In some cases, the mental illness may lead to the substance abuse, as individuals turn to drugs or alcohol to mask the symptoms of their illness. Other times, abuse of substances could trigger the mental illness or make a current condition worse. It is important to understand the relationship between a person’s mental health and a substance abuse disorder, often referred to as a co-occurring disorder, since treatment will be needed for both conditions to ensure the best odds of a successful recovery.

Mental Health and Substance Abuse

According to the National Bureau of Economic Research (NBER), people that have been diagnosed with a mental illness at some point in their lives are responsible for the following consumption statistics:

  • 69 percent of the alcohol used
  • 68 percent of cigarettes used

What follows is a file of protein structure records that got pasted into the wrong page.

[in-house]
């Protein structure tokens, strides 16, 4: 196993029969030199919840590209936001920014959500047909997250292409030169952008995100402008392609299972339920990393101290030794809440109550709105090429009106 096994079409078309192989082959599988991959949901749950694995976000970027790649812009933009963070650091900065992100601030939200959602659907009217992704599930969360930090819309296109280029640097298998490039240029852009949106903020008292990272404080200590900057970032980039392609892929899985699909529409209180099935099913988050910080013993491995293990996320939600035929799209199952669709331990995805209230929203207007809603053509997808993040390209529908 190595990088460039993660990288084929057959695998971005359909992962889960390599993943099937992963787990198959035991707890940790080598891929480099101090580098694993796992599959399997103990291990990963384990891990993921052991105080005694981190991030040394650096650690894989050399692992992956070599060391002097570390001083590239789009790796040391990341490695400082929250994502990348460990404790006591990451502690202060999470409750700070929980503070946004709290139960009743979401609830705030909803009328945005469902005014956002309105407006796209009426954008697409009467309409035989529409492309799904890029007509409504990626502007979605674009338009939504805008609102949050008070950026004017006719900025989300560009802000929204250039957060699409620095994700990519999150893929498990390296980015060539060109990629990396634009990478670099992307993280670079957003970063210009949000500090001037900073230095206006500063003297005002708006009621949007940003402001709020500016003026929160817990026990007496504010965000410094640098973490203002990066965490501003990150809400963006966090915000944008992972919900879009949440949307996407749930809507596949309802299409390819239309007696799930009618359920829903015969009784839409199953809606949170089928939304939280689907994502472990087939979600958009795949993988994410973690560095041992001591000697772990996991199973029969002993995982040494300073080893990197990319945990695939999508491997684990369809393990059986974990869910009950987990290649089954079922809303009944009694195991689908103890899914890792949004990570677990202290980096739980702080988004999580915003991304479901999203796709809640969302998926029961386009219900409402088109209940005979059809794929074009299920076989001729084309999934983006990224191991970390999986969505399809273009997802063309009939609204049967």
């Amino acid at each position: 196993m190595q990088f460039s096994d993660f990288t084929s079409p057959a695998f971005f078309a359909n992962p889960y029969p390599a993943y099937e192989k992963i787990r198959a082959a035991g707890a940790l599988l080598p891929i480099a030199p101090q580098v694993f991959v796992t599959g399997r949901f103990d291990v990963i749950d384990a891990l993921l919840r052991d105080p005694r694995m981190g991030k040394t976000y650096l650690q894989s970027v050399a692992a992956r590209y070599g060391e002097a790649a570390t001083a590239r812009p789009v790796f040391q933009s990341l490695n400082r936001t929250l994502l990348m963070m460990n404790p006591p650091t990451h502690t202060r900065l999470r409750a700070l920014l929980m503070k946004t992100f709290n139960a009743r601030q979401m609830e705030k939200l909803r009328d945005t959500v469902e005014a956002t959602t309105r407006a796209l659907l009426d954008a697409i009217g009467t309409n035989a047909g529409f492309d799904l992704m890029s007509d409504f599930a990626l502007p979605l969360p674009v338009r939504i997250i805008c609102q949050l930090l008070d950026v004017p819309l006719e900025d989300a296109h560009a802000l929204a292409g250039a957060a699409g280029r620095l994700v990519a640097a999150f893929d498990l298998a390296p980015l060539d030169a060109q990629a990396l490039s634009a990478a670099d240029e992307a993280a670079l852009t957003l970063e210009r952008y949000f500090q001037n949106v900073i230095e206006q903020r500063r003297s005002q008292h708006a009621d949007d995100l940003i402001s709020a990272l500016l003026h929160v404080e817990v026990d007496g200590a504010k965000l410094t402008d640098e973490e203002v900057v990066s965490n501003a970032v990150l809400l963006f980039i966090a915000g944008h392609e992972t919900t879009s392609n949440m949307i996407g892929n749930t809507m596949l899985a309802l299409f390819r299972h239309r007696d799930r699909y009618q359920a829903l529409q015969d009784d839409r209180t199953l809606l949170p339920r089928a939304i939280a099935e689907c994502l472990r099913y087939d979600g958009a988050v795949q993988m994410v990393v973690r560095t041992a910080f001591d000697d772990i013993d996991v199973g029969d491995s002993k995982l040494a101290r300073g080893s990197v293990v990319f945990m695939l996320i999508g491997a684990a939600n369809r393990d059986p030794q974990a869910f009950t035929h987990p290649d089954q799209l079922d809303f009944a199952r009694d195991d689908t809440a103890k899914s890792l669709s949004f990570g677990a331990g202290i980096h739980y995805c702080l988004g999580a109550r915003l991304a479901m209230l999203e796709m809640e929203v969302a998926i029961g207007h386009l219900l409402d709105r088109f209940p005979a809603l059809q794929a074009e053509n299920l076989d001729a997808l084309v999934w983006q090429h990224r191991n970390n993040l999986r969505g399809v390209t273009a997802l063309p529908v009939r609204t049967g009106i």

• 84 percent of cocaine used

The Substance Abuse and Mental Health Services Administration (SAMHSA) estimates that in 2012, approximately 9.6 million Americans over the age of 18 suffered from a serious mental illness. That same year, around 23.1 million Americans over the age of 12 required treatment for a substance use disorder. The numbers show that both mental illness and substance use disorders are prevalent problems in this country. In fact, SAMHSA also estimates that by the year 2020, mental and substance abuse disorders will be the top cause of disability across the globe, surpassing all other types of physical maladies.

Treating Mental Health and Substance Abuse

The combination of mental illness and a substance use disorder complicates treatment of both conditions. The good news is that many addiction treatment facilities now have the training and resources to manage both disorders at the same time.

For those struggling with a co-occurring disorder, it is important to select a treatment center that is experienced in treating those specific disorders. To learn more about mental health and substance abuse, contact Treatment Now.